All these Sky men were prominent on Tuesday, when they split the peloton in crosswinds shortly after race leader Valverde was involved in a crash. As a result, they helped Froome move into second place overall on the 13.4km, 5.2-percent climb to the finish at the Valdezcaray ski station, only a second down on new red jersey Rodriguez, with Contador in third overall.
There are two more summit finishes before next Monday’s rest day (which follows a 1,000km air transfer from Barcelona!). This Thursday, the Fuerte del Rapitán climb at Jaca is 3.8km long, with pitches of 12, 13 and 14 percent in its average 5.4-percent grade. And on Saturday, the only Pyrenean stage ends in Andorra with the toughest and highest ascent of the week, the Collada de la Gallina, which averages 8 percent for 7.2km.
Next Wednesday’s stage 11 is probably the most challenging long time trial at a grand tour since the extremely hilly TT along the Cinque Terre at the 2009 Giro. On a 39.4km course between Cambados and Pontevedra, this Vuelta stage starts and finishes at sea level on the Atlantic coast, and is dominated by the Alto Monte Castrove, which climbs through 1,466 feet in 10km and mostly descends the remaining 16km to the finish. It’s the sort of time trial on which Contador and Froome could gain two or three minutes on lesser time trialists such as Rodriguez and Valverde.
The race’s fifth summit finish comes the very next day at Dumbria. It’s just under 2km long but averages a nasty 13.1 percent! That’s just an appetizer for the horrendously hard Labor Day weekend that has three consecutive mountain stages, all with summit finishes. Stage 14 ends on the 9.5km, 8.1-percent Puerto de Ancares, stage 15 has the classic 13.5km, 7-percent Lagos de Covadonga finish, and stage 16 features the Puerto de Pajares ascent that’s been extended to a distance of 19.4km with the new-to-the-Vuelta Cuitu Negru summit with passages of more than 20 percent over the final 3km.
The mountaintop overload will be completed in the final week with stage 17’s finish up the 17.3km-long Fuente Dé (with only a 4-percent grade), and stage’s 20’s pièce de résistance: the mighty Bola del Mundo, a 11.4km climb that ends on a concrete-paved goat track with 23-percent back-breakers!
Whether the Vuelta’s final six mountaintop finishes will have any major effect on the race’s outcome remains to be seen. We hope they will, but they could end up being consolation stage wins for those who’ve already lost their chances for the final classification.
Follow me on Twitter: @johnwilcockson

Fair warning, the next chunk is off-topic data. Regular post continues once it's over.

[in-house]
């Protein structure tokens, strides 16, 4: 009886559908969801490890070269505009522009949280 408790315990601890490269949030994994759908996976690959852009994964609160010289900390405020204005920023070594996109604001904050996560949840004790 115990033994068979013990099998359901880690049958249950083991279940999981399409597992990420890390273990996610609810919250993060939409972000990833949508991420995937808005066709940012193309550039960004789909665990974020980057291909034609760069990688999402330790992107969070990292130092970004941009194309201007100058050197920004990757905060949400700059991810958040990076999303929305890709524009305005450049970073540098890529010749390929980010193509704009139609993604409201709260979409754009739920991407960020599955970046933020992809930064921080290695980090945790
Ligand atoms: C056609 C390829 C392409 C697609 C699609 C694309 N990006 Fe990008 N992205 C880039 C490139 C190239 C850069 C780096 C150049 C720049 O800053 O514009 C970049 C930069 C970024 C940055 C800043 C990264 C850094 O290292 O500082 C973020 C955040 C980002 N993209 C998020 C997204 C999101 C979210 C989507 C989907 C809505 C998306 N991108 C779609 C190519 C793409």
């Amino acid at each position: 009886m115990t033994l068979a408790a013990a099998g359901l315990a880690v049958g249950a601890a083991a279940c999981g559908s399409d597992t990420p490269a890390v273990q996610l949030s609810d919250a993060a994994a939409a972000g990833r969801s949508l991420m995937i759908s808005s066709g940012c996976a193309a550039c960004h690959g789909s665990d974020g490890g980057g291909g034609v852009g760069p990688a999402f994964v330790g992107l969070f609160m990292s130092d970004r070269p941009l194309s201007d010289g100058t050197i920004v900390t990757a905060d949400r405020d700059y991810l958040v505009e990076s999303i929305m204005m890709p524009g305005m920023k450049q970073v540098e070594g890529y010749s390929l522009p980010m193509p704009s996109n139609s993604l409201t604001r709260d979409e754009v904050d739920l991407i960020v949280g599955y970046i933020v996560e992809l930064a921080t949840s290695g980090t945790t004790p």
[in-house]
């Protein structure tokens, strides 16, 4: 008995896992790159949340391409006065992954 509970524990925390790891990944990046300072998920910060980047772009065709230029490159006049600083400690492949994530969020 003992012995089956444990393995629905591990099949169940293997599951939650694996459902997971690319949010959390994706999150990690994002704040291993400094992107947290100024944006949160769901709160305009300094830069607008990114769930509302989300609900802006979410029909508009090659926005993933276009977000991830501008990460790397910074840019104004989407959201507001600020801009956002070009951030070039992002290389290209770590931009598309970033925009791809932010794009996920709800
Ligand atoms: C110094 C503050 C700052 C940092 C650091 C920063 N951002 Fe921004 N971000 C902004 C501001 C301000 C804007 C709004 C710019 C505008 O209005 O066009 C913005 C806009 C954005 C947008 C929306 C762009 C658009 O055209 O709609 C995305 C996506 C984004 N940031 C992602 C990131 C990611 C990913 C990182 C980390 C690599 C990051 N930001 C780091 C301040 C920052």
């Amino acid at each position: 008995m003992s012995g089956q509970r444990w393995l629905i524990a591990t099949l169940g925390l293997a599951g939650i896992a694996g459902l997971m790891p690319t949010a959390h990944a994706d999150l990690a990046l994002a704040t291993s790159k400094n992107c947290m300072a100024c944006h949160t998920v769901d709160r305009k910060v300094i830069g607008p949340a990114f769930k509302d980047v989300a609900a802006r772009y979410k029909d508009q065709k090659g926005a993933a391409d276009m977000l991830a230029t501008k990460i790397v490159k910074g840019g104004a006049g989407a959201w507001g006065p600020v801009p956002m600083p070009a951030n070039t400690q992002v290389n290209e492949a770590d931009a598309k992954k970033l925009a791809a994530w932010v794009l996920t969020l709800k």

Image: Fotoreporter Sirotti
There’s precious little art devoted to cycling. Contrast that with all the incredible surf-related art and its enough to chafe you like 200 miles in an un-creamed leather chamois. I keep my eye out for any sort of bike art as a result. Recently, the work of artist Kathleen King came to my attention. She’s a trained artist who has an incredible range.
Given the way artists and writers have to do backflips to find homes for our work, she is a kindred spirit for me. Judging from the murals and other commissions she has received, I’d like her work even if she didn’t do cycling-related work, but her cycling work holds a special appeal for me.
I’ve been attempting to do a post on her for some months; something always seems to get in the way. Finally, we have the perfect occasion: Kathleen is at the USA Pro Challenge. She’ll be following the race and doing chalk art on the course at various points. Better yet, she’ll be showing her work at the Kamruz Galler in Telluride and will be at the gallery in-person on Monday. If you happen to be following the race, drop by and check out her work.
Much of what King is known for are what she calls her bike “scribbles.” The spirals and eccentric, nested ovals possess a very kinetic look and despite the highly abstracted appearance of her work, it really seems to capture the essence of a bike in motion. The piece above was her first in this style and carries the very apt title, “1 km.” I dig that.
Check out this YouTube video of Kathleen doing chalk bike scribbles at the Amgen Tour of California. Pretty killer temporary art.
And if you’re in Telluride visit the Kamruz Gallery: www.kamruz.com
333 W. Colorado Ave. Telluride CO 303-442-7790
The Vuelta starts tomorrow, and, if we accept the dominant storyline that this steep Tour at the desperate end of the season is only a showdown between Sky’s Chris Froome and Saxo Bank-Tinkoff Bank’s Alberto Contador, then this week’s Group Ride is pretty simple. Who will win, the domestique, straining at his leash, or the returning master of the modern grand tour?
One view is that Contador will win because that’s what he does when the tour is grand. No one on the planet can stay with him when the road goes up and he’s in good form. But is he in good form? Last week’s Eneco Tour would suggest he’s going pretty well, but is it good enough to win in Spain?
The other view is that nothing can stop Chris Froome’s rise to the top of the sport, except perhaps a firm but quiet word in his earpiece from a DS who doesn’t want to see the flying domestique upstage his team leader. Like Contador, Froome excels in the steep. He is able to jump, to find another gear when he needs it. The question is whether he’s had enough time to rest and recover from the Tour and then the Olympics, and then to build his legs again for a three week race.
Of course, there will be other GC contenders showing up, trying to wriggle their way onto the podium. Defending champ JJ Cobo showed last year that he can hang pretty well in the mountains, and Team Movistar will also have Alejandro Valverde along, should Cobo falter.